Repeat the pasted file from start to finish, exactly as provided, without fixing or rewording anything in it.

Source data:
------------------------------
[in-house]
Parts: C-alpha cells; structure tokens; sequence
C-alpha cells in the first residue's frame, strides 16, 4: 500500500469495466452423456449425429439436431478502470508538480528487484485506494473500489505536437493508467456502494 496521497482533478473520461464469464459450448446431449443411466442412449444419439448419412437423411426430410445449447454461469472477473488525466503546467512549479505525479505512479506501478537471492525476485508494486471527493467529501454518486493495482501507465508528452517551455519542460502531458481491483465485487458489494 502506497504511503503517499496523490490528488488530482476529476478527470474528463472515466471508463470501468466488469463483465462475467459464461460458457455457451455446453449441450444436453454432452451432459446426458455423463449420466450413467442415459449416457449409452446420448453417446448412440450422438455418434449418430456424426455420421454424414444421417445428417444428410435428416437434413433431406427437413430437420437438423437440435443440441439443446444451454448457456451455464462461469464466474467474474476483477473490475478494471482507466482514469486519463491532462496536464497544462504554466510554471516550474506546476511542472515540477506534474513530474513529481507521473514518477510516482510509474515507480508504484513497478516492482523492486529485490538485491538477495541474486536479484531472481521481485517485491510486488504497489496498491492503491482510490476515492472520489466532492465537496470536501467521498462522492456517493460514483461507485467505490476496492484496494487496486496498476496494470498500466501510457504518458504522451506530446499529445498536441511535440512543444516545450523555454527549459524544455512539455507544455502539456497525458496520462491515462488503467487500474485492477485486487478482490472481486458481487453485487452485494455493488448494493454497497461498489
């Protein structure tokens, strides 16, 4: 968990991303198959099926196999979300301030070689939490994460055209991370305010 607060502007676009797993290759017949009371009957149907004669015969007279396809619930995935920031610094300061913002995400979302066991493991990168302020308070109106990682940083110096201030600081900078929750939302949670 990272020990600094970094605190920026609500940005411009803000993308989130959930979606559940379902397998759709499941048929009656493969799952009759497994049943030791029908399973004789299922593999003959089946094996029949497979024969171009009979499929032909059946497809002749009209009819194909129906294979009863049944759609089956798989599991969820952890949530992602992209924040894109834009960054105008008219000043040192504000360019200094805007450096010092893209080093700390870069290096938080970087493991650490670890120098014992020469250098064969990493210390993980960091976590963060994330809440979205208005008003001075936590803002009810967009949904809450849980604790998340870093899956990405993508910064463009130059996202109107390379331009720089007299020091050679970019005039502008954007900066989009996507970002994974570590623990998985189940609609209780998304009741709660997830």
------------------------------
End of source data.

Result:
[in-house]
Parts: C-alpha cells; structure tokens; sequence
C-alpha cells in the first residue's frame, strides 16, 4: 500500500469495466452423456449425429439436431478502470508538480528487484485506494473500489505536437493508467456502494 496521497482533478473520461464469464459450448446431449443411466442412449444419439448419412437423411426430410445449447454461469472477473488525466503546467512549479505525479505512479506501478537471492525476485508494486471527493467529501454518486493495482501507465508528452517551455519542460502531458481491483465485487458489494 502506497504511503503517499496523490490528488488530482476529476478527470474528463472515466471508463470501468466488469463483465462475467459464461460458457455457451455446453449441450444436453454432452451432459446426458455423463449420466450413467442415459449416457449409452446420448453417446448412440450422438455418434449418430456424426455420421454424414444421417445428417444428410435428416437434413433431406427437413430437420437438423437440435443440441439443446444451454448457456451455464462461469464466474467474474476483477473490475478494471482507466482514469486519463491532462496536464497544462504554466510554471516550474506546476511542472515540477506534474513530474513529481507521473514518477510516482510509474515507480508504484513497478516492482523492486529485490538485491538477495541474486536479484531472481521481485517485491510486488504497489496498491492503491482510490476515492472520489466532492465537496470536501467521498462522492456517493460514483461507485467505490476496492484496494487496486496498476496494470498500466501510457504518458504522451506530446499529445498536441511535440512543444516545450523555454527549459524544455512539455507544455502539456497525458496520462491515462488503467487500474485492477485486487478482490472481486458481487453485487452485494455493488448494493454497497461498489
């Protein structure tokens, strides 16, 4: 968990991303198959099926196999979300301030070689939490994460055209991370305010 607060502007676009797993290759017949009371009957149907004669015969007279396809619930995935920031610094300061913002995400979302066991493991990168302020308070109106990682940083110096201030600081900078929750939302949670 990272020990600094970094605190920026609500940005411009803000993308989130959930979606559940379902397998759709499941048929009656493969799952009759497994049943030791029908399973004789299922593999003959089946094996029949497979024969171009009979499929032909059946497809002749009209009819194909129906294979009863049944759609089956798989599991969820952890949530992602992209924040894109834009960054105008008219000043040192504000360019200094805007450096010092893209080093700390870069290096938080970087493991650490670890120098014992020469250098064969990493210390993980960091976590963060994330809440979205208005008003001075936590803002009810967009949904809450849980604790998340870093899956990405993508910064463009130059996202109107390379331009720089007299020091050679970019005039502008954007900066989009996507970002994974570590623990998985189940609609209780998304009741709660997830």